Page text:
Developing your speed-pitch throw is one of the most effective weapons in fast pitch softball. While there’s certainly a lively debate as to which type of pitch is most effective, no one’s arguing the fact that a faster pitch is always a nice weapon to have in your arsenal.
But the question remains: how do you develop your speed pitch throw? That’s not easy to answer with a single general piece of advice. Every pitcher is different.
Still, there are some ways, drills, and tips you may want to learn about that can help. Perhaps not all of them can help you since everyone’s different. But some may prove beneficial.
Never Mind the Strike Zone
Quite a lot of pitchers get it into their heads to simply throw strikes. While it’s true that accuracy is important, when it comes to speed development then it must be relegated to the back burner. So your focus must not be on hitting accurately. It should be about throwing hard and fast.
This is a different mindset all together. Often a pitcher concentrates on being accurate first, and then throwing hard while remaining accurate. This time it’s different. You have to concrete on throwing hard, and then you think about accuracy while you keep on throwing hard.
Don’t Neglect Your Warm-up
It’s always exciting to start pitching when you’re the pitcher, and a lot of players (especially teens and young ones) tend to want to hurry things up. But you need to warm up properly first. You can’t just blaze through your stretching and running routines so you can throw hard.
So warm up properly. Don’t forget to stretch your arms and legs, and make sure your midsection is loose too. You can do sitting hamstring stretches and opposite leg touches on your crunches. Opposite leg toe touches can also help.
Rely on Fundamentals
The way to put more speed for your pitches always remains dependent on these factors:
- You don’t bend at the waist. Instead, you lean forward with your whole body.
- Make sure you get a great push-off.
- Master your stride so it’s long and powerful.
- During the rotation, open your body fully.
- Bring your shoulders back so you’re tall and straight up when you release the ball.
- When you release, your arm shouldn’t be bent at the elbow. It should be straight.
- You need to keep your fingers behind the ball. This not only boosts the power of the pitch, but it also increases the accuracy.
Stay Loose and Don’t Be Tight
When you’re pitching, sometimes things don’t go according to plan. For example, you may not be very effective at throwing hard, or your accuracy may be way off.
When these things happen, don’t dwell on it. Step back, and take a deep breath. Concentrate on relaxing your muscles on your upper back and neck. Even your jaw should be relaxed, so don’t clench it.
Just relax and keep loose. When you’re pitching arm is loose, you get faster pitch with a better whipping action. When you’re tight, you’re going to lose control and the pitch is actually slower.
It’s just like in Star Wars. Let the Force flow through you. Let go of your anger. That leads to the Dark Side!
Mind the Power Line
The Power Line is an imaginary line from the center of the pitching rubber to the back edge of home plate. You can boost your speed when your stride foot lands with your toe touching this line. This can help you gain greater speed and even greater accuracy with your throw.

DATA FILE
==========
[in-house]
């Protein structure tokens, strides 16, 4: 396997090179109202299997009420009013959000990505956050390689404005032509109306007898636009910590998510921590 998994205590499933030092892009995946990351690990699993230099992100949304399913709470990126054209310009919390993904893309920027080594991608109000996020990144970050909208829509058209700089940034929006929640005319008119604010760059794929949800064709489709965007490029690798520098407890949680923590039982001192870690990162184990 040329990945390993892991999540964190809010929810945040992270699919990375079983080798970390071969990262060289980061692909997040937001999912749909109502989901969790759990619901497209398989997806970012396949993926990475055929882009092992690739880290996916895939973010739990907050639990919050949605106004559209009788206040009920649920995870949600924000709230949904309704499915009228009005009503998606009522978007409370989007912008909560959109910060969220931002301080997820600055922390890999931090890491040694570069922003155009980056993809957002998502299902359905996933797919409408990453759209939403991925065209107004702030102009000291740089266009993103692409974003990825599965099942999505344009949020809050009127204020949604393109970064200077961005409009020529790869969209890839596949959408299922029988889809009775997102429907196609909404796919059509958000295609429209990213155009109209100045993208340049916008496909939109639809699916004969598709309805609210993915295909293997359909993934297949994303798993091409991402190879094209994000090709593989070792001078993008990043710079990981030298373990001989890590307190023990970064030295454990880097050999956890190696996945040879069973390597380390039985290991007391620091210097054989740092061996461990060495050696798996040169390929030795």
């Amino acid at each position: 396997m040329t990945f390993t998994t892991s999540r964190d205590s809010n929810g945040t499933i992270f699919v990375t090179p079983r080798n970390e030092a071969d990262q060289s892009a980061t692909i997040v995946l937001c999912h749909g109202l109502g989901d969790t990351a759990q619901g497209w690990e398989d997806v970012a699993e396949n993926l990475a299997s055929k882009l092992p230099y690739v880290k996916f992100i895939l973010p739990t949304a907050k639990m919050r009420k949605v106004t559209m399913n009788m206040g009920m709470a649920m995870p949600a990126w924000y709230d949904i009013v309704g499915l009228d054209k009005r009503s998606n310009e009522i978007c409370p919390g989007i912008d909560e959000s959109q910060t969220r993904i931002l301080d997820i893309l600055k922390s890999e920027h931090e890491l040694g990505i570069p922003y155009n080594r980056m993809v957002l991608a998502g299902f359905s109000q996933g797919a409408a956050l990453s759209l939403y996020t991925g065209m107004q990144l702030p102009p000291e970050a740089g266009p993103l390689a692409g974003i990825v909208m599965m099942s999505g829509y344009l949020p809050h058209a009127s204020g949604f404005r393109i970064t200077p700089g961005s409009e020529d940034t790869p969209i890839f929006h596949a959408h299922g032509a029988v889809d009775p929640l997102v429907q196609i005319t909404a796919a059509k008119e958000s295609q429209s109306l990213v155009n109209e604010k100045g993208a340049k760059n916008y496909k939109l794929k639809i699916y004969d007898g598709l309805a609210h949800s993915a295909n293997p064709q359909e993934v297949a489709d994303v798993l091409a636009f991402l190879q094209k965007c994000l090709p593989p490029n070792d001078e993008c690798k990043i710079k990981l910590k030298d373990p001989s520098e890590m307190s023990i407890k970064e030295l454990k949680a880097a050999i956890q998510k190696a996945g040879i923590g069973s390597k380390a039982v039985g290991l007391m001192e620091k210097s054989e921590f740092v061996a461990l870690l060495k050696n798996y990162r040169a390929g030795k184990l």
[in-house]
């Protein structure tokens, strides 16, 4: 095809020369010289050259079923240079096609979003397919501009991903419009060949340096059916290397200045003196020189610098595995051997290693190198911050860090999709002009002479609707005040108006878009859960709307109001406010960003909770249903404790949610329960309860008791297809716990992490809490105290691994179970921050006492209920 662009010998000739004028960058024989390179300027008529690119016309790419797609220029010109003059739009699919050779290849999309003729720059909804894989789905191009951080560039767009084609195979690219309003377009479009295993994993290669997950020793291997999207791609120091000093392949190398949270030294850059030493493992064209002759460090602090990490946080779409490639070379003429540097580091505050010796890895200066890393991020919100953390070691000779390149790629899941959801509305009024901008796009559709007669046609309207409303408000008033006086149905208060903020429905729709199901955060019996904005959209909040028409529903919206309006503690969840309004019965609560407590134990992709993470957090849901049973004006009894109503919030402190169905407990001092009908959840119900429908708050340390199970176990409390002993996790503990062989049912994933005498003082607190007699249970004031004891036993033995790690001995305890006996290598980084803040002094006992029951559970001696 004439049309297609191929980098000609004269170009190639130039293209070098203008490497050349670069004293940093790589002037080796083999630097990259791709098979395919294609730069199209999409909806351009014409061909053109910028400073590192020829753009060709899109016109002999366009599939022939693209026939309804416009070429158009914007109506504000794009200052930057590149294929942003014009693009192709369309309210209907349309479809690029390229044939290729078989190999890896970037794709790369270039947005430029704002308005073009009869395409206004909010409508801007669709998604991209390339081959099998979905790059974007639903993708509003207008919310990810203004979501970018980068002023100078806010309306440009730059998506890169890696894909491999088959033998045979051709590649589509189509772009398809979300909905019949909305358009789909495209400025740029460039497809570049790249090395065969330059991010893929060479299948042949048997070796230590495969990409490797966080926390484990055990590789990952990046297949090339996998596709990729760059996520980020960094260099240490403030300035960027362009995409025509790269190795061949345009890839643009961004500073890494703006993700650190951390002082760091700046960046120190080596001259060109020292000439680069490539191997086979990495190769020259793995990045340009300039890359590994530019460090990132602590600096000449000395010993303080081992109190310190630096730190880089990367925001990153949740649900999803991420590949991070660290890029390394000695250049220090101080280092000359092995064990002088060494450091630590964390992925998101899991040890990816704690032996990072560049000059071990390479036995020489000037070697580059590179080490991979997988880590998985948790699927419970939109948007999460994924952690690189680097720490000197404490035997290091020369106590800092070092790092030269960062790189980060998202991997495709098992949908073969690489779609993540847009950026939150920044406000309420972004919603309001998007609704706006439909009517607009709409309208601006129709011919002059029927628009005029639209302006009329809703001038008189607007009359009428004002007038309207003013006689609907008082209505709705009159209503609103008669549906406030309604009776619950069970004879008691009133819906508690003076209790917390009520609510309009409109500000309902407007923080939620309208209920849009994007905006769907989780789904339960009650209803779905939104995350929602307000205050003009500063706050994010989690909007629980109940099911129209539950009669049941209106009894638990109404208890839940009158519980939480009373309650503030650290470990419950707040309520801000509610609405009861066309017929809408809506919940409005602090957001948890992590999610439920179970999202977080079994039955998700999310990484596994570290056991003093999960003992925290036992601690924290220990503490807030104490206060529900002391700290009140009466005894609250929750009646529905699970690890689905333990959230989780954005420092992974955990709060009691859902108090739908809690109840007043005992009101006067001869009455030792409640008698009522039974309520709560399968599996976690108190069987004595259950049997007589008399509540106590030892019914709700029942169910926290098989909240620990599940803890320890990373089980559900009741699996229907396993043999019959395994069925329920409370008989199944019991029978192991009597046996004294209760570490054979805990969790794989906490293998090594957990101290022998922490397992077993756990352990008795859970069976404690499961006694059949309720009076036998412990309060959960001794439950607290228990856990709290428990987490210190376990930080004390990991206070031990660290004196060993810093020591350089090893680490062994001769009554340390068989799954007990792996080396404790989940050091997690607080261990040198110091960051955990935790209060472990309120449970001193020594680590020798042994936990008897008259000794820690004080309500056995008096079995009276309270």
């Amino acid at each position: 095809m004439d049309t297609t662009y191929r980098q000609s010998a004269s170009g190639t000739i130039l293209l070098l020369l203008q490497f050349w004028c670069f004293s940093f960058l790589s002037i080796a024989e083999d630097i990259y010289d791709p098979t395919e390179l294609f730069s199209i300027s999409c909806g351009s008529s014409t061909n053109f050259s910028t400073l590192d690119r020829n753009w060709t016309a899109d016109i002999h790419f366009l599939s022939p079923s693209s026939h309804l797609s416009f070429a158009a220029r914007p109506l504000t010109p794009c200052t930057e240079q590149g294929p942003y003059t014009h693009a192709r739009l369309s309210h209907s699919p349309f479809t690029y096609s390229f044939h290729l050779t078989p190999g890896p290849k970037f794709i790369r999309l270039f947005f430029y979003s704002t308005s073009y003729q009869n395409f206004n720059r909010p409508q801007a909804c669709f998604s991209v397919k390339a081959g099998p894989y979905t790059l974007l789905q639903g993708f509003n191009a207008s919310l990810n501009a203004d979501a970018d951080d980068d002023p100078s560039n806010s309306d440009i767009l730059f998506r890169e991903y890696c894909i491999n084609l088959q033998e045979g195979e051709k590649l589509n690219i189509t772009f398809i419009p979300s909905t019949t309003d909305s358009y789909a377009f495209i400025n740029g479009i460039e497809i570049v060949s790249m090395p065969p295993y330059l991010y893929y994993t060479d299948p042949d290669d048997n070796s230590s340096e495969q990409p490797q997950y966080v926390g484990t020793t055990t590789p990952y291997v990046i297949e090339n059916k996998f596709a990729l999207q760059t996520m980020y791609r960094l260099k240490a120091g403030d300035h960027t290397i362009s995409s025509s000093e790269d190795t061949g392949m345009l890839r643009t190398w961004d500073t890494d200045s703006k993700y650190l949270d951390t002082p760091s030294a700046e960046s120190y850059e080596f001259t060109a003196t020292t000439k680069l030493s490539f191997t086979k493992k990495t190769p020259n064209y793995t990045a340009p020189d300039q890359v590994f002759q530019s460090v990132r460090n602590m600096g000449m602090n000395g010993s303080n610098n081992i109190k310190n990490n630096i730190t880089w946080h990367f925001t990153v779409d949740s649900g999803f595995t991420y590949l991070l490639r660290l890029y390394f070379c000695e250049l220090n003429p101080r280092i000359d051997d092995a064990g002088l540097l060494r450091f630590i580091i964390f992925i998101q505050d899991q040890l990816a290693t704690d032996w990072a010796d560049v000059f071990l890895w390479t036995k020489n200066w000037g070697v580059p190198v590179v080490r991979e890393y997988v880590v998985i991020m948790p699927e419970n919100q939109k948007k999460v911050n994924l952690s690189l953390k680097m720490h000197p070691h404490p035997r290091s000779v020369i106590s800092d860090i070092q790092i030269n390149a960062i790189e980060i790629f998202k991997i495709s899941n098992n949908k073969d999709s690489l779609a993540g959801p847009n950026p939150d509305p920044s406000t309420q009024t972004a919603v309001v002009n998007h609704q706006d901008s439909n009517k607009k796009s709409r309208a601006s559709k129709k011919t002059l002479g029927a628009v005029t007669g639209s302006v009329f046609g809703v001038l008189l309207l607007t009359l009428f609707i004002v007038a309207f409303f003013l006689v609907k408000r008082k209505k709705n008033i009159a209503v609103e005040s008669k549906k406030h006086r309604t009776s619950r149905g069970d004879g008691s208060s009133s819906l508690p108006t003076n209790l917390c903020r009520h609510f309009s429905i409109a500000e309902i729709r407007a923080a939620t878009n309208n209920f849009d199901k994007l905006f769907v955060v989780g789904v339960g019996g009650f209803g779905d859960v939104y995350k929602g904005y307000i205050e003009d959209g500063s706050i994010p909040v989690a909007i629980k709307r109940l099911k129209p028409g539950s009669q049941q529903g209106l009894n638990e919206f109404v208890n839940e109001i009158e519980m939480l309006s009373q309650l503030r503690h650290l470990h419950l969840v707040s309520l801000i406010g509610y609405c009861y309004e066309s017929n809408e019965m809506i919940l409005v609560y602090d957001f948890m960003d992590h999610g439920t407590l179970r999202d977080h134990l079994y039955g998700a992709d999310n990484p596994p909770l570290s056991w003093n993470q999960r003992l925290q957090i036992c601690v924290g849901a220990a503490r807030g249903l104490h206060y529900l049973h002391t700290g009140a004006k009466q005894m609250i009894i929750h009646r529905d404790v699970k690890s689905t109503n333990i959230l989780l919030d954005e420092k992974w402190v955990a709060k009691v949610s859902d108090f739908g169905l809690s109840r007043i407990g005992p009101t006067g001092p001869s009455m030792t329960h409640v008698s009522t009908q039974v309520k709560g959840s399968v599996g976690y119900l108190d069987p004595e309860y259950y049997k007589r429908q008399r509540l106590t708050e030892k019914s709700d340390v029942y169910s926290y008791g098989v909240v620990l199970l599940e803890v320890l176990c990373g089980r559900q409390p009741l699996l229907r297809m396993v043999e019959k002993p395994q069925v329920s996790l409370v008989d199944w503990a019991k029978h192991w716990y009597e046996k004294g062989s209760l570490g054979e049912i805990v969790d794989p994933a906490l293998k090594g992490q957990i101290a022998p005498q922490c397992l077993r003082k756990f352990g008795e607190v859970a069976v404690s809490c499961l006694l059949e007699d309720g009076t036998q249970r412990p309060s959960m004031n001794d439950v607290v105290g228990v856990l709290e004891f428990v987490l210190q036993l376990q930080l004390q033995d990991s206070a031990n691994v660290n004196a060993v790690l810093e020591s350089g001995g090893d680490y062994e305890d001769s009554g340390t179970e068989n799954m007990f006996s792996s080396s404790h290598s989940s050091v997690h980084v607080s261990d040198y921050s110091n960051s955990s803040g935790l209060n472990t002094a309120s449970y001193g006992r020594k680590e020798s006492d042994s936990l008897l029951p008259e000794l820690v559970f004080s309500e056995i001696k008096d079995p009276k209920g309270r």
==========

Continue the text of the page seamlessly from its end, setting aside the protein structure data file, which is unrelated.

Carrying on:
Try to Improve Your Arm Whip
This is the area where many young pitchers can benefit in adding some oomph to their pitches. Surprisingly, not very many coaches focus on this factor.
What you need to do is to concentrate in increasing the arm speed during the downswing, before you release. This can actually add more speed to your fastball. It creates a speedier closing of the shoulder while your arm is still going down. So the arm goes faster before the release point, and naturally this makes the ball go faster too.
Get Your Fingers Behind the Ball
This may seem way too obvious, but even some veteran pitchers may need the reminder. Some pitchers may forget that when their fingers are on the sides of the ball when they release, the speed goes down.
So remember the 3-finger fastball grip and release. This enables the fingers to drive the ball forward with greater speed.
Do Some Drills
The right drills can really help you get that speed you’re aiming for. Just make sure you don’t forget to warm up properly before you do any of them. While there are several drills you can choose from (or even several hundred if you go online), the following drills are of particular benefit:
- Distance drill. This is a simple, yet extreme effective, way to get you to boost your speed. When you’ve made your first pitch, just step back a foot or so afterwards. This means you’re throwing at a greater distance each time. Eventually you’ll be at a distance where you can barely reach the catcher.
Now work yourself back and pitch closer and closer to the catcher. Eventually you’ll wind up back at your original pitching spot. Then you can throw 15 to 20 fastball pitches.
Do this every practice, and before a game. Just be careful—you don’t want to hurt yourself.
- One-Knee drill. Face the catcher and kneel with the knee that’s the same as your pitching arm. Then bend the other knee 90 degrees forward. Throw at last 30 fastballs at full speed while you keep your body straight. This will boost your arm speed and upper body strength.
As a pitcher, you still need to remember that developing your speed pitch throw isn’t the only thing you need to do. You still need other different pitches in your arsenal. With curves, drop balls, change-ups, and other types of pitches, you can mix it up to really overwhelm the batters you face.